“Dissent is a valuable part of the political process, ” she said. “Without it, MPs are just clones of their leader.”

Referring to the Greens’ internal strife before the last election when MPs Kennedy Graham and David Clendon withdrew from the party list because they could not persuade Turei to resign, she said she supported their right to dissent.

“I strongly disagreed with the stance of my former colleagues Kennedy Graham and David Clendon took on the actions of co-leader Metiria Turei, and I was highly critical of the way they went about it which was unnecessary and damaging.

“But I would defend to the end their right to freedom of conscience and to express their views in opposition to the rest of the caucus, without being thrown out of Parliament.”

I hope Green staffer and list candidate Jack McDonald hears that. He recently slammed and excommunicated Graham:

“In the context of Kennedy still apparently having many supporters in the Party who were upset he wasn’t allowed back on the list, we need to make sure there isn’t the ability for this to happen in the future and prevent the election of Green MPs whose politics are incompatible with fundamental Green kaupapa.”

See A culture of Green zealotry and intolerance

He could learn a lot from older wiser Green Party stalwarts. Fitzsimons:

“Dissent is a valuable part of the political process. Without it, MPs are just clones of their leader.”

But a seemingly growing number of Greens view dissent, and disagreement with and questioning of their ideals, as blasphemy that should not be tolerated.

It will be interesting to see whether the leader McDonald worships and clones, Marama Davidson, stands by fundamental Green kaupapa and votes against the ironically named Electoral (Integrity) Amendment Bill.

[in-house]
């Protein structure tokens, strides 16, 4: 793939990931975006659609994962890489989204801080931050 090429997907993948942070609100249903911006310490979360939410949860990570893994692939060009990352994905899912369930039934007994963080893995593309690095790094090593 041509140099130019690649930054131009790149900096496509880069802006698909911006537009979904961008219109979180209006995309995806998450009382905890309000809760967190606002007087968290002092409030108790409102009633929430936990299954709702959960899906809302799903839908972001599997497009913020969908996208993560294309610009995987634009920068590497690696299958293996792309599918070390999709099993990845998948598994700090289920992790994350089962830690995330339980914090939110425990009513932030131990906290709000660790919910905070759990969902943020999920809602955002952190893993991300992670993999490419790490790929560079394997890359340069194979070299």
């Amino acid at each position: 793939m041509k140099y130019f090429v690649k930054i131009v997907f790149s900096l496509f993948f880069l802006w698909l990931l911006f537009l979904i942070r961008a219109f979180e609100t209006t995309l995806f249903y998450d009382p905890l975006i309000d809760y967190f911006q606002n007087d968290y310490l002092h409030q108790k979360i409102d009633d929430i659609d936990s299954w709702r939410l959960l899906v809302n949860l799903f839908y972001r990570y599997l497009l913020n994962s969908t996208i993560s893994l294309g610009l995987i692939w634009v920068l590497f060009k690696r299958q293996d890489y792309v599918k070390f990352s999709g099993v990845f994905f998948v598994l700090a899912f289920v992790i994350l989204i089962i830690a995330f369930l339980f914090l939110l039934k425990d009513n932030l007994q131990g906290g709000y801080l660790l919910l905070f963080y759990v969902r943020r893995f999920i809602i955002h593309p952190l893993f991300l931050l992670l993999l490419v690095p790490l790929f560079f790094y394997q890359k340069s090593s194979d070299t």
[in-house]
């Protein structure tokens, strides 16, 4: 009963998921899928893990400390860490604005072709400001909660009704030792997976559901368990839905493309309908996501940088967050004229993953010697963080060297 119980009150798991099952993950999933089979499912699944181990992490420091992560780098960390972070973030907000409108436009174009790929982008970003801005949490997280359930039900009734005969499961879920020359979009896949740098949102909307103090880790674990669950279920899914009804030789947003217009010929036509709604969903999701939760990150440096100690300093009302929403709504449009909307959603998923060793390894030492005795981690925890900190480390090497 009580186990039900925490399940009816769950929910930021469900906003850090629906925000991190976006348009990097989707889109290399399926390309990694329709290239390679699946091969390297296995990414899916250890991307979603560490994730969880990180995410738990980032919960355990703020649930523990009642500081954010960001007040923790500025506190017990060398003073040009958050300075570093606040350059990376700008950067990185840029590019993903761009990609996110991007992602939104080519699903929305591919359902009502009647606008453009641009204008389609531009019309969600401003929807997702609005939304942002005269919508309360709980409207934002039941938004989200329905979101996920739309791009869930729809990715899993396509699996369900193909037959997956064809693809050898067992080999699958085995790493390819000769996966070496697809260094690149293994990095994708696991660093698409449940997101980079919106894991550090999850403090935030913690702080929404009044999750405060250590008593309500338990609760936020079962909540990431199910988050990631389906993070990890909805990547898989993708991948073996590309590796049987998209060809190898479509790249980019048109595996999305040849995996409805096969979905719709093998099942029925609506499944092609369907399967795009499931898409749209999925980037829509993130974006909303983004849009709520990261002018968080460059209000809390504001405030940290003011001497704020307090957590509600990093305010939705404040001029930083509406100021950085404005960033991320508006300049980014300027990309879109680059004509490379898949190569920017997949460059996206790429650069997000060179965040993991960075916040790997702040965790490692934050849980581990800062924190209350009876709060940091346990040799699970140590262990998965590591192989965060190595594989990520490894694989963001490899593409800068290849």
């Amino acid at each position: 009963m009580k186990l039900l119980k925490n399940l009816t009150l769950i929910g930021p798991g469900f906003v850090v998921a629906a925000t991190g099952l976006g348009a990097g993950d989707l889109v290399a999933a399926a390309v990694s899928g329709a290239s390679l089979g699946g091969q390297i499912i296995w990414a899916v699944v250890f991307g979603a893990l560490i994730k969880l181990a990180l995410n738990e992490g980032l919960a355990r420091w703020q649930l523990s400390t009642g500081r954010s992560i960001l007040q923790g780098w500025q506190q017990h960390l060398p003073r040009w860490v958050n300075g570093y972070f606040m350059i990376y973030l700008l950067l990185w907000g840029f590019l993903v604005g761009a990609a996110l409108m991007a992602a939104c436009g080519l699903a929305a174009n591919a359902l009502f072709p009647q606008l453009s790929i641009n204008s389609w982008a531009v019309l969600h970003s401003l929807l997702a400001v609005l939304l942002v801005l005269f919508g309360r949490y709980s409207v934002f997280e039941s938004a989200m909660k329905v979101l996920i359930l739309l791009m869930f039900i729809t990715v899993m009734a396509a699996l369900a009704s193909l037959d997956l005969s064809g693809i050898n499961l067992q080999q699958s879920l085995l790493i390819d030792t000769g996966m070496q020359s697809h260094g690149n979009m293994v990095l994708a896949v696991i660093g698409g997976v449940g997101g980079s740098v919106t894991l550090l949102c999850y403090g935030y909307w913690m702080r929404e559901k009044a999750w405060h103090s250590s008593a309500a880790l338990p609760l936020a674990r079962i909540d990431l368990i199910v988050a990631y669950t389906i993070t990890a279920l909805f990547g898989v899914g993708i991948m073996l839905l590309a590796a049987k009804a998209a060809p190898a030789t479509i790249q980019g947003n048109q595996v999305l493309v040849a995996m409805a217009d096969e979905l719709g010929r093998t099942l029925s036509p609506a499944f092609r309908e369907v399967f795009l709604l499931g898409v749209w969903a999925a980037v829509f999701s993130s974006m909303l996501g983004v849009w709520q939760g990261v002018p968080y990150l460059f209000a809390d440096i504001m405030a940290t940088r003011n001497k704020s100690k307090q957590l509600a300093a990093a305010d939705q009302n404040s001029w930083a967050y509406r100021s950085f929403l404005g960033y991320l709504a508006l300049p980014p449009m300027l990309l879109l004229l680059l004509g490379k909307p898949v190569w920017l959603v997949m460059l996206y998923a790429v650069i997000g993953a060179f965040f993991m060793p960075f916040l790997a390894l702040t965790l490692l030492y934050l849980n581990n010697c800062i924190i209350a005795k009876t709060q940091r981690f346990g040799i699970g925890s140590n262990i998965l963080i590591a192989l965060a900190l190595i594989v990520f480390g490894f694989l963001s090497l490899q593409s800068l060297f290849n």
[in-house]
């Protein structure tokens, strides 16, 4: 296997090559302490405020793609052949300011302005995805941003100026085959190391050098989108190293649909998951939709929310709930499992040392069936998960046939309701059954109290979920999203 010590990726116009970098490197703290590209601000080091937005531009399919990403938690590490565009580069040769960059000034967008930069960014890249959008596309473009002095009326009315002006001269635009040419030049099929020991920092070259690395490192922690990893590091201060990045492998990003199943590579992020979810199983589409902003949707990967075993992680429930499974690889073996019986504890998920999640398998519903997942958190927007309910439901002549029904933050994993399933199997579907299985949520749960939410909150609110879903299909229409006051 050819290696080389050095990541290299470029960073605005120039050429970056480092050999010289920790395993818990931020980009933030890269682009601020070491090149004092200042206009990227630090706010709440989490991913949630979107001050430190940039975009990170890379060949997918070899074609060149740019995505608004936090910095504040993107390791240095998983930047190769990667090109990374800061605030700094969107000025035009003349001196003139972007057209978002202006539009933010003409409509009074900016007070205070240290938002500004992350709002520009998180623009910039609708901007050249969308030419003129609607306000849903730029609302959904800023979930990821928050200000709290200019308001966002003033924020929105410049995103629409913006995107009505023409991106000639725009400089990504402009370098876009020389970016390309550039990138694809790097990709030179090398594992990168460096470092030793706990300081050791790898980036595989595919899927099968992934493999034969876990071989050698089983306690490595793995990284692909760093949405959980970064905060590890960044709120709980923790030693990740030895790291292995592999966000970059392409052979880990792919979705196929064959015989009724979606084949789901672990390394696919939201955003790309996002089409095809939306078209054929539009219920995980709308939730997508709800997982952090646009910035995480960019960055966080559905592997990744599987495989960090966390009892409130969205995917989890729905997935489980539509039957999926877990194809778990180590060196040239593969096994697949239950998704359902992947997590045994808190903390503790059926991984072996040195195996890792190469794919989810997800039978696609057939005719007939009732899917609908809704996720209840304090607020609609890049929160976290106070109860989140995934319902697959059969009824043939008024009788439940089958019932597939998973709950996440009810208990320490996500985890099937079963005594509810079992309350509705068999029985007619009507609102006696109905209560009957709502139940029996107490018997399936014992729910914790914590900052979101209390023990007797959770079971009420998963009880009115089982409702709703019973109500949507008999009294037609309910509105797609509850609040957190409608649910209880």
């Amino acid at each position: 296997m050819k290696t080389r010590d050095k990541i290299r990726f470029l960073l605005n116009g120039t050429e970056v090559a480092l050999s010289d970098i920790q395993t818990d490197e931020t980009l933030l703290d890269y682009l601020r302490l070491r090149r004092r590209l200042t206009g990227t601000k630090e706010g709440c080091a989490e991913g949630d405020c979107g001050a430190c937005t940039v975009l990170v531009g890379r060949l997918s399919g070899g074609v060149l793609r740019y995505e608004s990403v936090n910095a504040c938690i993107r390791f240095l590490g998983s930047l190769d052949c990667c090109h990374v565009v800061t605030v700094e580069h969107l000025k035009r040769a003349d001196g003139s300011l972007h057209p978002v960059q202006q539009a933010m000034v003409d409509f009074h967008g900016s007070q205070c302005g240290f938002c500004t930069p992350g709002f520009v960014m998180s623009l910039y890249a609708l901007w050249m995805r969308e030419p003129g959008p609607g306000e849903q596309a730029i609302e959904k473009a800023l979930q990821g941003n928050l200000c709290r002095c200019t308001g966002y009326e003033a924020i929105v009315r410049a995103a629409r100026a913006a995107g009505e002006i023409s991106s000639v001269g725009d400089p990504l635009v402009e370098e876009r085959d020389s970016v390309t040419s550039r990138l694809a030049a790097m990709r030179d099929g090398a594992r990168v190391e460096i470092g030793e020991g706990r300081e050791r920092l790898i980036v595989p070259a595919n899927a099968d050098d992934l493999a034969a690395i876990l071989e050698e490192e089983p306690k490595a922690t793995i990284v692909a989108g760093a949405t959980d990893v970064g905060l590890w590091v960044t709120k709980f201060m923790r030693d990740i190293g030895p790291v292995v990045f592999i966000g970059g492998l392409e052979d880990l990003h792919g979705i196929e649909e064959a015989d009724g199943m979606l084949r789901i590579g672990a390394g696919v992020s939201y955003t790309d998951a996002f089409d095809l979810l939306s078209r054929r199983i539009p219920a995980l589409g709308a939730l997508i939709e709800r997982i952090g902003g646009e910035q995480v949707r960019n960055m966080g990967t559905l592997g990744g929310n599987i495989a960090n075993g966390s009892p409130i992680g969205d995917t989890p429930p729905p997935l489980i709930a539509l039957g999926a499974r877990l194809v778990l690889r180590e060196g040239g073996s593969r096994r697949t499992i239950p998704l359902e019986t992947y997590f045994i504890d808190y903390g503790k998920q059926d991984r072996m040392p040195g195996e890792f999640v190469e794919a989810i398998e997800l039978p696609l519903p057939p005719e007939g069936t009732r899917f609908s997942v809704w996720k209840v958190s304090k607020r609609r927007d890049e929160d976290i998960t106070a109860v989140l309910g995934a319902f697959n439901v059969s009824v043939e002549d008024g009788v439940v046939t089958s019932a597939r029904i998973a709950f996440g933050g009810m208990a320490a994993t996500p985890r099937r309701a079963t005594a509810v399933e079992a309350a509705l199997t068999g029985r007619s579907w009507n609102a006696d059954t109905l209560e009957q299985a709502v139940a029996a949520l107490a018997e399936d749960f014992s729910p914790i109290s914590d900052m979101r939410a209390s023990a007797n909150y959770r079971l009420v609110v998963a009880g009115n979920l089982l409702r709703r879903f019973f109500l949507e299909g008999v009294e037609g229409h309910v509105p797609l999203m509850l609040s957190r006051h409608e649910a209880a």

If anyone is respected for their integrity in the history of the Green Party it is Jeanette Fitzsimons.

Waka jumping bill “abhorrent in a parliamentary democracy”

Former Green MP Keith Locke on the ‘party hopping bill’ – “The idea that individual MPs should be legally restrained in what they say is abhorrent in a parliamentary democracy.on the proposed.

NZ Herald: Party-hopping bill is a restraint on MPs’ freedom of speech

The bill before Parliament to stop party-hopping has been misnamed. The Electoral (Integrity) Amendment Bill should be called the Party Conformity Bill because it threatens MPs with ejection from Parliament if they don’t conform to party dictates.

Winston Peters has ejected MPs from the party in the past, and this is suspected to be because they don’t conform to his dictates. He is often claimed to effectively be the party.

The Bill is before Parliament due to a coalition agreement between NZ First and Labour: “Introduce and pass a ‘Waka Jumping’ Bill”.

A coalition agreement between two parties without a majority can’t guarantee it will be passed in Parliament. Greens or National will have to also support it.

Personal political integrity will be constrained, except on a few selected “conscience” issues, like the assisted dying legislation, where MPs are free to vote as they want.

The bill contravenes the New Zealand Bill of Rights Act provisions guaranteeing freedom of speech. The idea that individual MPs should be legally restrained in what they say is abhorrent in a parliamentary democracy.